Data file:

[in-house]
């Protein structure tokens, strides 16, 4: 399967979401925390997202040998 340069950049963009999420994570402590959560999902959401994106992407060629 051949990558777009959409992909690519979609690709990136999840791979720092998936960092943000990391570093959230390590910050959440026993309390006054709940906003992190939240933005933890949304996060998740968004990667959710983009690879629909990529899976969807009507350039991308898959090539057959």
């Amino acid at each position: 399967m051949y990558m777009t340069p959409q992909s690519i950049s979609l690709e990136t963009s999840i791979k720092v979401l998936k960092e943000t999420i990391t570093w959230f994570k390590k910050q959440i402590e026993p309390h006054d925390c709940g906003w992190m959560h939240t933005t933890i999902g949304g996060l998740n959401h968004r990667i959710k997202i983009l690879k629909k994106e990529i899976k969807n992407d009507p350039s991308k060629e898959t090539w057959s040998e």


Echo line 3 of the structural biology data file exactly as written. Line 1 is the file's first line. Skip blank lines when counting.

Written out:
């Amino acid at each position: 399967m051949y990558m777009t340069p959409q992909s690519i950049s979609l690709e990136t963009s999840i791979k720092v979401l998936k960092e943000t999420i990391t570093w959230f994570k390590k910050q959440i402590e026993p309390h006054d925390c709940g906003w992190m959560h939240t933005t933890i999902g949304g996060l998740n959401h968004r990667i959710k997202i983009l690879k629909k994106e990529i899976k969807n992407d009507p350039s991308k060629e898959t090539w057959s040998e």